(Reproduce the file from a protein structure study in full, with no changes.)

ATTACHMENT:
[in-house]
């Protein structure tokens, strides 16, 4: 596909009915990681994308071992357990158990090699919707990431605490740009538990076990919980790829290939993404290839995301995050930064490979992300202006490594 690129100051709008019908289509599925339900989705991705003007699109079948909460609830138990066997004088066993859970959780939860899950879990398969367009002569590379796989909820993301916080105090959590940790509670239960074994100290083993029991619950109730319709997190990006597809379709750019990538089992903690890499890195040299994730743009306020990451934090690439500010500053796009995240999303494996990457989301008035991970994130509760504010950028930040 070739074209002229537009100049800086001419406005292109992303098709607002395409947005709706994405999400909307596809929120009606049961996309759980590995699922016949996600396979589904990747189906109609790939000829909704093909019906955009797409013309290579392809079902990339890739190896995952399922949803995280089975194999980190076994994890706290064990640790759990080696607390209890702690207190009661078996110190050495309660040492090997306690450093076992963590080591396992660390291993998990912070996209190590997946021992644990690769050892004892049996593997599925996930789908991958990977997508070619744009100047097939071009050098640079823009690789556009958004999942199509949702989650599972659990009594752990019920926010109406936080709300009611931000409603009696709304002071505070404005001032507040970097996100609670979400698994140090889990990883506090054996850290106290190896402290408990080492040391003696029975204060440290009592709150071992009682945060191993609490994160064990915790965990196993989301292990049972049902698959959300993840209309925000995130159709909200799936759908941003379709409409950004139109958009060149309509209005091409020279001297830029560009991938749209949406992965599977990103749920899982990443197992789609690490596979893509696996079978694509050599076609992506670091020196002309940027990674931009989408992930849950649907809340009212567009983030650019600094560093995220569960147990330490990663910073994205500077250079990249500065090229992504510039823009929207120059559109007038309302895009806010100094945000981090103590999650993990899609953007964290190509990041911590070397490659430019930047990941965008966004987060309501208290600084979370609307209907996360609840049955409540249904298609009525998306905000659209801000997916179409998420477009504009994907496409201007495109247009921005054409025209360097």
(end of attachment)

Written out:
[in-house]
């Protein structure tokens, strides 16, 4: 596909009915990681994308071992357990158990090699919707990431605490740009538990076990919980790829290939993404290839995301995050930064490979992300202006490594 690129100051709008019908289509599925339900989705991705003007699109079948909460609830138990066997004088066993859970959780939860899950879990398969367009002569590379796989909820993301916080105090959590940790509670239960074994100290083993029991619950109730319709997190990006597809379709750019990538089992903690890499890195040299994730743009306020990451934090690439500010500053796009995240999303494996990457989301008035991970994130509760504010950028930040 070739074209002229537009100049800086001419406005292109992303098709607002395409947005709706994405999400909307596809929120009606049961996309759980590995699922016949996600396979589904990747189906109609790939000829909704093909019906955009797409013309290579392809079902990339890739190896995952399922949803995280089975194999980190076994994890706290064990640790759990080696607390209890702690207190009661078996110190050495309660040492090997306690450093076992963590080591396992660390291993998990912070996209190590997946021992644990690769050892004892049996593997599925996930789908991958990977997508070619744009100047097939071009050098640079823009690789556009958004999942199509949702989650599972659990009594752990019920926010109406936080709300009611931000409603009696709304002071505070404005001032507040970097996100609670979400698994140090889990990883506090054996850290106290190896402290408990080492040391003696029975204060440290009592709150071992009682945060191993609490994160064990915790965990196993989301292990049972049902698959959300993840209309925000995130159709909200799936759908941003379709409409950004139109958009060149309509209005091409020279001297830029560009991938749209949406992965599977990103749920899982990443197992789609690490596979893509696996079978694509050599076609992506670091020196002309940027990674931009989408992930849950649907809340009212567009983030650019600094560093995220569960147990330490990663910073994205500077250079990249500065090229992504510039823009929207120059559109007038309302895009806010100094945000981090103590999650993990899609953007964290190509990041911590070397490659430019930047990941965008966004987060309501208290600084979370609307209907996360609840049955409540249904298609009525998306905000659209801000997916179409998420477009504009994907496409201007495109247009921005054409025209360097």